[Show abstract][Hide abstract] ABSTRACT: The seroprevalence of Toxoplasma gondii in the northern Greek population was determined in 1984, 1994 and 2004, and changes during this period were investigated. In total, 1014, 812 and 958 sera from individuals aged 1 day to 70 years were examined in 1984, 1994 and 2004, respectively, for IgG and IgM anti-Toxoplasma antibodies with the standard immunofluorescence assay (IFA) and microparticle enzyme immunoassay (MEIA). In individuals positive for IgM-specific antibodies, primary infection with Toxoplasma was diagnosed on the basis of the Toxoplasma serological profile (IFA, MEIA, conventional IgM and IgA ELISAs, immunosorbent agglutination assay and IgG avidity test). The prevalence of IgG-specific antibodies in the general population was 37%, 29.9% and 24.1% in 1984, 1994 and 2004, respectively, and was 35.6%, 25.6% and 20%, respectively, in women of reproductive age (15-39 years). The incidence of Toxoplasma infection, based on cases of primary infection and the annual seroconversion rate for the general population, was estimated to be 1.25% and 1.1% in 1984, 1.05% and 0.93% in 1994, and 0.85% and 0.8% in 2004. The significant decline in prevalence, and the shift towards an older age group, observed during this period could be explained by the improved socio-economic situation. The high (80%) proportion of women of reproductive age susceptible to Toxoplasma infection, with an estimated 90-200 neonates infected in utero annually, seems to present a potential risk to public health. Education of the public and prophylactic measures may become increasingly important.
Full-text · Article · Oct 2005 · Clinical Microbiology and Infection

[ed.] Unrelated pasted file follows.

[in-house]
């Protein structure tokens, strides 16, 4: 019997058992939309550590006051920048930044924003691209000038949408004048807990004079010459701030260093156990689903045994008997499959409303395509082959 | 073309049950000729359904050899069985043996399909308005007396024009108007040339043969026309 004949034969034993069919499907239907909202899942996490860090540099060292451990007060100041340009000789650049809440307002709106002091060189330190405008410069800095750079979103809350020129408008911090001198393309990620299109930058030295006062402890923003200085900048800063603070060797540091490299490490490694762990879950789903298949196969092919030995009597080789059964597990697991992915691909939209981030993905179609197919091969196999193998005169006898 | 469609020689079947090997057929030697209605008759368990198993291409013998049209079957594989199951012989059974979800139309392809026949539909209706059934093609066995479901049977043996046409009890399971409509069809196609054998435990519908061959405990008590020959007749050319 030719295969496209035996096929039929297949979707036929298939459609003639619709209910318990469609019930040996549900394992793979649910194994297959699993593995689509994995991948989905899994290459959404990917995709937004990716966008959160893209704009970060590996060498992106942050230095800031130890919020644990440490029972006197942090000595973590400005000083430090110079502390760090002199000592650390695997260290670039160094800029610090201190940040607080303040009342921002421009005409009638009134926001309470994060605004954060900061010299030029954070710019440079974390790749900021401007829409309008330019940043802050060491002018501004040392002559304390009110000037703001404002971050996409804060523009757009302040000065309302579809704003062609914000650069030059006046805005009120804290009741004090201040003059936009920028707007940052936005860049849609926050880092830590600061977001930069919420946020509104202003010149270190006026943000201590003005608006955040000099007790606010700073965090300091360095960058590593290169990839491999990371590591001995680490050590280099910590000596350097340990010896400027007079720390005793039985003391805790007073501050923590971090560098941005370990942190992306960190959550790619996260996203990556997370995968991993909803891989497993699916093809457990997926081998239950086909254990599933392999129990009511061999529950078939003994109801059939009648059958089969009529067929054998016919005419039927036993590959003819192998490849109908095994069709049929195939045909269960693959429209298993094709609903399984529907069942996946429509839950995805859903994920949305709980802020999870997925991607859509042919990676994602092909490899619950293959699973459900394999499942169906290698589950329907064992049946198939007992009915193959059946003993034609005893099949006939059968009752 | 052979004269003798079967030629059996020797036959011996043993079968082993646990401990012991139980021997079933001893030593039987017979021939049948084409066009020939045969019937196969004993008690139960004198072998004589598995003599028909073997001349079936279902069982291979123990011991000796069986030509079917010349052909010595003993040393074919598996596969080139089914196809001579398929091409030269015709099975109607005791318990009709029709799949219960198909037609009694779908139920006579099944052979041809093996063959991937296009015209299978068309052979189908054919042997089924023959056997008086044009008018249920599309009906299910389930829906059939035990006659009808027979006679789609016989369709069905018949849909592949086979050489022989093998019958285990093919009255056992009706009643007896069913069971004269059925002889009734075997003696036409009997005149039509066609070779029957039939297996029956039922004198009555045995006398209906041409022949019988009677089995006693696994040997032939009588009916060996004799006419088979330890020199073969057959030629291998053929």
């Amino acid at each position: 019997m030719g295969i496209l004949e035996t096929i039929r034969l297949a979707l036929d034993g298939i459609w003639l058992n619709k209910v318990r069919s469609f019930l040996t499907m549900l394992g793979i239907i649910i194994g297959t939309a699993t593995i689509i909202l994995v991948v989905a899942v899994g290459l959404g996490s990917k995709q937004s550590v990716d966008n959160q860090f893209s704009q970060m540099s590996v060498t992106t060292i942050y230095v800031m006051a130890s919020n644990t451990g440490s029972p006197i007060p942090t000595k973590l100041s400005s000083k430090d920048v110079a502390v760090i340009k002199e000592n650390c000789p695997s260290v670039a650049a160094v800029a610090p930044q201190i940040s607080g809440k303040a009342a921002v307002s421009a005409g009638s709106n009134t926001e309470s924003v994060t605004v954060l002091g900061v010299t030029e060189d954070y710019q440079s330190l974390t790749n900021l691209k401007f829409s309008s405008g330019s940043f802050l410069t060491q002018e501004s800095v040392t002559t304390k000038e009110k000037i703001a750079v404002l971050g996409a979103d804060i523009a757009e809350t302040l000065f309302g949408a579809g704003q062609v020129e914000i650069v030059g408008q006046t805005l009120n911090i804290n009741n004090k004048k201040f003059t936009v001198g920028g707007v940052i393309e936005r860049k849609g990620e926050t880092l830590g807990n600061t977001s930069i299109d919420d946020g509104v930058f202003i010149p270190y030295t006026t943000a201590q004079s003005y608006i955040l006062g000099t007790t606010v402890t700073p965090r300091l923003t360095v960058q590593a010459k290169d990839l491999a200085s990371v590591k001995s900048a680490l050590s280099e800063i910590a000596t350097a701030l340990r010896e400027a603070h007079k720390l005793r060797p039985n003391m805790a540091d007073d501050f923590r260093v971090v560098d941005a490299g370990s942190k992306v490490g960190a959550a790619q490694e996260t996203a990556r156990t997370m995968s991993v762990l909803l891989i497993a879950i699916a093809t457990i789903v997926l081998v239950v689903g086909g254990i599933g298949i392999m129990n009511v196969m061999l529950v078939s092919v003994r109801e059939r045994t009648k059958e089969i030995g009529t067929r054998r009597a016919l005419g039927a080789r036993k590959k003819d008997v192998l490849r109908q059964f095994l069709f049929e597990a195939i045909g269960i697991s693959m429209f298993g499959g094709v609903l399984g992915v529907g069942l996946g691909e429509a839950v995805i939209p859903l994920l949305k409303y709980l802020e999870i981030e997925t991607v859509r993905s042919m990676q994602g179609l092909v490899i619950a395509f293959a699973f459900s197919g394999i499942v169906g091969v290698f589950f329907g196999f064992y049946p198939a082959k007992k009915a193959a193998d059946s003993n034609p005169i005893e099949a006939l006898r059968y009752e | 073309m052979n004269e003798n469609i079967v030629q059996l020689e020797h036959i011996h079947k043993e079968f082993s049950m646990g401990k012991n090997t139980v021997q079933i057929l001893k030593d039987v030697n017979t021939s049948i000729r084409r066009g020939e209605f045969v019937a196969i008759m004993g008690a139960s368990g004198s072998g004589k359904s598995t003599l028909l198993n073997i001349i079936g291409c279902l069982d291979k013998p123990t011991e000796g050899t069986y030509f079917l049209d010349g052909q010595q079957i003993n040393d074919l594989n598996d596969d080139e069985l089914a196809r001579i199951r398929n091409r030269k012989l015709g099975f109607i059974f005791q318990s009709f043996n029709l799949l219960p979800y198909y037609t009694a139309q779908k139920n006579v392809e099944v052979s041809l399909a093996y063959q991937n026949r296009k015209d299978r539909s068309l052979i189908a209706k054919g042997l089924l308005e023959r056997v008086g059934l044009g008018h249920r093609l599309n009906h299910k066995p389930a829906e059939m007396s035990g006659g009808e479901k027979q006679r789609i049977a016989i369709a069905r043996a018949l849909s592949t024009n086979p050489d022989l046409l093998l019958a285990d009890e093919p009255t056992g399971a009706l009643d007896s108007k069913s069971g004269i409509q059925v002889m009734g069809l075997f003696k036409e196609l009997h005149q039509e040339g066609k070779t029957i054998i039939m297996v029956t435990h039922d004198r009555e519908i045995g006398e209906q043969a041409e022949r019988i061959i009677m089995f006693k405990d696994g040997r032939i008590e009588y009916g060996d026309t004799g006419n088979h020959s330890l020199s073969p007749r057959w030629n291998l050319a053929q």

[Show abstract][Hide abstract] ABSTRACT: Thirty strains of adenovirus (Ads) associated with ocular disease have been isolated over a period of 4 years in Thessaloniki, Northern Greece. Eleven strains were isolated from sporadic patients with conjunctivitis or keratoconjunctivitis in Thessaloniki city between 1998 and 2000. Nineteen strains were isolated from patients with keratoconjunctivitis during an outbreak of Ads in the area of Thessaloniki (Thessaloniki and Serres cities) in 2002. PCR-sequence method using primers targeted against the hypervariable regions (HVRs) of hexon gene, as well as the neutralization test were used for typing the Ad isolates and assessing a possible relation among these strains, and their genetic variability. Ad4 with very close homology to variant Z-G 95-873 was the most frequent genotype causing sporadic conjunctivitis over a period of 4 years. Two other strains, one Ad2, and one Ad3 were similar to the prototype ones, and a third one shows close homology to the variant of prototype Ad15, the Morrison strain. The genome typing of twenty two Ad8 isolates showed very close homology in their amino acid and nucleotide sequences to the variant of Ad8, strain 1127 (accession no. X74663). Four were isolated from patients with keratoconjunctivitis in 1998, 1999, 2000 and 18 during the outbreak in 2002. As far as strain 1127 is concerned, all the Ad8 isolates showed the same changes in the HVR 1 and HVR 2 except one isolate in 1998, which showed some changes outside the HVRs. During the outbreak of Ad8 keratoconjunctivitis, it was not possible to identify the exact source of infection (nosocomial or/and outpatients). Finally, Ad4 variant Z-G 95-873 and Ad8 which is closely related to the strain 1127, were found to be the predominant adenoviruses circulating in Northern Greece during 1998-2002.